The appetite is growing for hybrid offshore vessels in Norway as Westcon has recently secured several contracts to convert conventionally-powered OSVs to hybrid operation.
The company has this week revealed it has been tasked by Eidesvik to supply and install battery packs and adapt the Seven Viking offshore inspection and maintenance vessel to a hybrid unit. The vessel is co-owned by Subsea 7 and Eidesvik.
Westcon expects to complete the work ahead of the vessel’s contract with Equinor in 2019.
As mentioned earlier, this is not the only hybrid conversion task Westcon is working on. The company has said it has recently signed agreements with SolstadFarstad for similar work on the “Normand Server” and “Normand Supporter” offshore support vessels.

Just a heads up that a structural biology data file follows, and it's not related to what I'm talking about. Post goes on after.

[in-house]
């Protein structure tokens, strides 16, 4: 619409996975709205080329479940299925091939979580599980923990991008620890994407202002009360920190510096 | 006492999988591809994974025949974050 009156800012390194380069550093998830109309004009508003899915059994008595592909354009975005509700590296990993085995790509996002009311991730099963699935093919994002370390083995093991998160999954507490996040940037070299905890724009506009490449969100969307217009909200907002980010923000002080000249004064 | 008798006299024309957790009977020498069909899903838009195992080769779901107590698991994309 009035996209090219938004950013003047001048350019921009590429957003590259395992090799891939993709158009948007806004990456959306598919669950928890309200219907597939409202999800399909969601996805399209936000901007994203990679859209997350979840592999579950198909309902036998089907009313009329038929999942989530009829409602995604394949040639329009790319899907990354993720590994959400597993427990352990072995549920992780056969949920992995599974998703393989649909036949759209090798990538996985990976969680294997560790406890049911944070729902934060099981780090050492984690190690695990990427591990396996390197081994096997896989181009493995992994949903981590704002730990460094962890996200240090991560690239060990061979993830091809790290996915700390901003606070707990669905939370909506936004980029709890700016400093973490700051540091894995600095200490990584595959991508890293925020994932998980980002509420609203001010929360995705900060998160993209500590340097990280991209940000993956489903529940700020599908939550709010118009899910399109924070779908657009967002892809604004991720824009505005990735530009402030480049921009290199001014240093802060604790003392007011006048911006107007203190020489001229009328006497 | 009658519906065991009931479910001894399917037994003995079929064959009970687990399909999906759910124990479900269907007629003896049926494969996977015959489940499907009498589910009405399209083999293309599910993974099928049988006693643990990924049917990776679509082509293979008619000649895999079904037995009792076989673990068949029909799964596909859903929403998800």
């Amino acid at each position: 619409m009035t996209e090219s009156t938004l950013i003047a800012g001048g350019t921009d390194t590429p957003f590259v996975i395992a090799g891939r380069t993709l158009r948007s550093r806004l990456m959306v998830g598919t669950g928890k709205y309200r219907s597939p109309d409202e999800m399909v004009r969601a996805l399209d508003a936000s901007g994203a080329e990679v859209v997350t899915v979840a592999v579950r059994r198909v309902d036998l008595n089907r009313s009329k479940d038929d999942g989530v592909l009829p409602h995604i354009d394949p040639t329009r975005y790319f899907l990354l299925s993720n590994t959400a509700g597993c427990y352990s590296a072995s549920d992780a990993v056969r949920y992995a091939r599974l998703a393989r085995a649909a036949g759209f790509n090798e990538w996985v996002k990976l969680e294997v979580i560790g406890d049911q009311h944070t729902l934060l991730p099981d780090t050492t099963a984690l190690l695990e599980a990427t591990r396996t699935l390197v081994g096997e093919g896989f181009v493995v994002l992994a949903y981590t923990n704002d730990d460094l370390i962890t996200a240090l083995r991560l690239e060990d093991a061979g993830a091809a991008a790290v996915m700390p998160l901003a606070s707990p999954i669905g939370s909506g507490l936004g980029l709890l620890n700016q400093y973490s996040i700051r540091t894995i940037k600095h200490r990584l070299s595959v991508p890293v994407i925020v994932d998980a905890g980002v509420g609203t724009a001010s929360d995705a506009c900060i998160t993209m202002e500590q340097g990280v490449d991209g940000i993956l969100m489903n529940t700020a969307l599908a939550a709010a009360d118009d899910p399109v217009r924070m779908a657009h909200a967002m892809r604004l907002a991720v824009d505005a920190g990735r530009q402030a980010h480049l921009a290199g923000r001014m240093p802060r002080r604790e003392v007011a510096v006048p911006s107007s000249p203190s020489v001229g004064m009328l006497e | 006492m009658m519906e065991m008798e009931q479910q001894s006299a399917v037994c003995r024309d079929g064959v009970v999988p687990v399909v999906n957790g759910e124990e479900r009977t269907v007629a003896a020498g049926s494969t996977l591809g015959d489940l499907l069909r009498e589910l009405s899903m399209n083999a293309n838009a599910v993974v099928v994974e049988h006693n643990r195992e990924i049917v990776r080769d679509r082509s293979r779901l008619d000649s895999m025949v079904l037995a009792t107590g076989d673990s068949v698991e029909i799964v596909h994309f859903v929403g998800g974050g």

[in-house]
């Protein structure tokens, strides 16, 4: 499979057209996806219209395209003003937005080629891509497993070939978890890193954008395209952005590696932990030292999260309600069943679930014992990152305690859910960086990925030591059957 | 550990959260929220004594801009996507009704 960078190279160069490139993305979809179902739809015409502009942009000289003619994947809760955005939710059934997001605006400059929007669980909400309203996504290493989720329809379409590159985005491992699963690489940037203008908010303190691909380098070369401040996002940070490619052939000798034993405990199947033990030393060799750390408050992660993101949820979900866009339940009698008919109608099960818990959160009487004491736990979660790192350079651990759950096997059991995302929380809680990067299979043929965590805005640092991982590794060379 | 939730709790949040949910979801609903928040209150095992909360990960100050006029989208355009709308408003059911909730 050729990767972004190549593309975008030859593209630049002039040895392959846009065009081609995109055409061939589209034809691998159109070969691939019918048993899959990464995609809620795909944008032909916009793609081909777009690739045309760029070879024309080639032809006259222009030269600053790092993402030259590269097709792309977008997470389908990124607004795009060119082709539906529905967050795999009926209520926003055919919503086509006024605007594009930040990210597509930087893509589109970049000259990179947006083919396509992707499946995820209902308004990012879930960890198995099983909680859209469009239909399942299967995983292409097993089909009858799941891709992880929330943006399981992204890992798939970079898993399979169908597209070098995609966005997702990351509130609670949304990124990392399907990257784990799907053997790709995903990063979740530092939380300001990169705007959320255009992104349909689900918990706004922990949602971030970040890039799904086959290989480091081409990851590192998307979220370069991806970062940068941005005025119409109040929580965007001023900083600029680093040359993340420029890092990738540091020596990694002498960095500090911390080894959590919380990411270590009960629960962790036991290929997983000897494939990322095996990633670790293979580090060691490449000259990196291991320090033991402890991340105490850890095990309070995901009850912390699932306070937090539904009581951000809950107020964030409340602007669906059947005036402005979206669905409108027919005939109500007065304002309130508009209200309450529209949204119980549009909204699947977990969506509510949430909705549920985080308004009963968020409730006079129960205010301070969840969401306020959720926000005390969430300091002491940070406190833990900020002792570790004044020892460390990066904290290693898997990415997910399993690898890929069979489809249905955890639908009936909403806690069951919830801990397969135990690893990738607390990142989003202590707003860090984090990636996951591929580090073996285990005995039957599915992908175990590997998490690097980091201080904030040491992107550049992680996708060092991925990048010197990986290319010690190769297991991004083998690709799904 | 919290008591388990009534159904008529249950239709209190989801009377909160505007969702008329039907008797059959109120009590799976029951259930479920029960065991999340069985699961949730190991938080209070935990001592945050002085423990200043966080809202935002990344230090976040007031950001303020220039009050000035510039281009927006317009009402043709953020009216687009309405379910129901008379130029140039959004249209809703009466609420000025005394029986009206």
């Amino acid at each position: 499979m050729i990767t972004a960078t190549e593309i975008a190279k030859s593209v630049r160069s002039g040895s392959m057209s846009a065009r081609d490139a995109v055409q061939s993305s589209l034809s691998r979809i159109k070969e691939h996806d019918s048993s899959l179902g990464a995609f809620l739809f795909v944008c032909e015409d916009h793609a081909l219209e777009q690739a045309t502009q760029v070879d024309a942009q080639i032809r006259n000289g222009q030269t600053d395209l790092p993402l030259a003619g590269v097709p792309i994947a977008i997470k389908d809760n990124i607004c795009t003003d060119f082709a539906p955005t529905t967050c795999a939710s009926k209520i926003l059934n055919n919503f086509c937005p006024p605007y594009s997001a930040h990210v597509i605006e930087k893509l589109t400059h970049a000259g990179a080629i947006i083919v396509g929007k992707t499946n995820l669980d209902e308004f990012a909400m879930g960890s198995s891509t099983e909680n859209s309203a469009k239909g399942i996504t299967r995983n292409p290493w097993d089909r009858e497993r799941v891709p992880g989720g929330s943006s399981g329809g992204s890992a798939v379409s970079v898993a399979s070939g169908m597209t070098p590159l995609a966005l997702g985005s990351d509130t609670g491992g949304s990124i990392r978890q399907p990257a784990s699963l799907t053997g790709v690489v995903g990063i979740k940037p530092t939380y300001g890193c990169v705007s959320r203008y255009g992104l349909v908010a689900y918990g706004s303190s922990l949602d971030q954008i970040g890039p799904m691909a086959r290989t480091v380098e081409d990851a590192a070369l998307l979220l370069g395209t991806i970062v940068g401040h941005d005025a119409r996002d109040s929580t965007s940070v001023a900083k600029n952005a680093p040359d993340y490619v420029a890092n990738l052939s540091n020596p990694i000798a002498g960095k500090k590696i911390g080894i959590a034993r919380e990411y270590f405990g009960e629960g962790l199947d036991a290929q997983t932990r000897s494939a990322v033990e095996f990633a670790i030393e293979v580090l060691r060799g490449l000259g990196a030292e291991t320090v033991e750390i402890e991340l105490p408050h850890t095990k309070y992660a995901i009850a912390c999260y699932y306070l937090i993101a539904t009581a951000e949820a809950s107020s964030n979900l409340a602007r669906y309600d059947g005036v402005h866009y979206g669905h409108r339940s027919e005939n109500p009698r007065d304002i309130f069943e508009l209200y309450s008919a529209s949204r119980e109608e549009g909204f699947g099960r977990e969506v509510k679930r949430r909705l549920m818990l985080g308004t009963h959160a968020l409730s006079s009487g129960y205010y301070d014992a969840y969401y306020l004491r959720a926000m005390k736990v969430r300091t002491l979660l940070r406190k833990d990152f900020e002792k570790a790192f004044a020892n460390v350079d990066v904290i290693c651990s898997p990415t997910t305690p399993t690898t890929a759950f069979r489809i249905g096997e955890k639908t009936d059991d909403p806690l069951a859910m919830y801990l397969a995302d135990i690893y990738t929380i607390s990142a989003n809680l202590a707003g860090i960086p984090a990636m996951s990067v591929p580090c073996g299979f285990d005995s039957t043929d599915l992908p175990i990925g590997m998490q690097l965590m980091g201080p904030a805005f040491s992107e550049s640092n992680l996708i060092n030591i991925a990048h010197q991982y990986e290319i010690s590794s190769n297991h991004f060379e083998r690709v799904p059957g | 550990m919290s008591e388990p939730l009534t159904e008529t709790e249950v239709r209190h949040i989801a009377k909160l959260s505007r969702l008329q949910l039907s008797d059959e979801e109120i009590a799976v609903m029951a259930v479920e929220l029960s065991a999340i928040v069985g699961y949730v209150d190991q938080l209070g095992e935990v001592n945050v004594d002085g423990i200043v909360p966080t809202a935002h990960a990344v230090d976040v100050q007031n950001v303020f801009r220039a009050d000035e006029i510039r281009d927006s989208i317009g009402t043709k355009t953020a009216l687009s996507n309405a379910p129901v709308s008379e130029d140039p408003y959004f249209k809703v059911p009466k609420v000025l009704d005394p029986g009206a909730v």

Gunvald Mortvedt, head of Westcon Power & Automation says:” We are incredibly proud to help ensure that another vessel is prepared to meet future demands for efficiency and safety… We are experiencing a great and growing interest among shipping companies to adopt new technology that makes vessels more safe and efficient. Rebuilding to hybrid vessels has proved to deliver amazing results in terms of better operating economy and safety”
According to Westcon, the Seven Viking is the fifth ship by Eidesvik to be converted into a hybrid, and the offshore vessel owner expects to save 750,000 liters of diesel per year.
Once the work is completed, the Seven Viking will embark on a five-year contract with Equinor. The vessel will be used for the provision of subsea inspection, repair and maintenance (IRM) services on the Norwegian Continental Shelf for Equinor’s 560 subsea wells on the NCS.
As previously said installation of battery and preparations for land-based power supply for the Seven Viking are expected to be completed early in January 2019, when the contract takes effect on January 2, 2019.
Offshore Energy Today Staff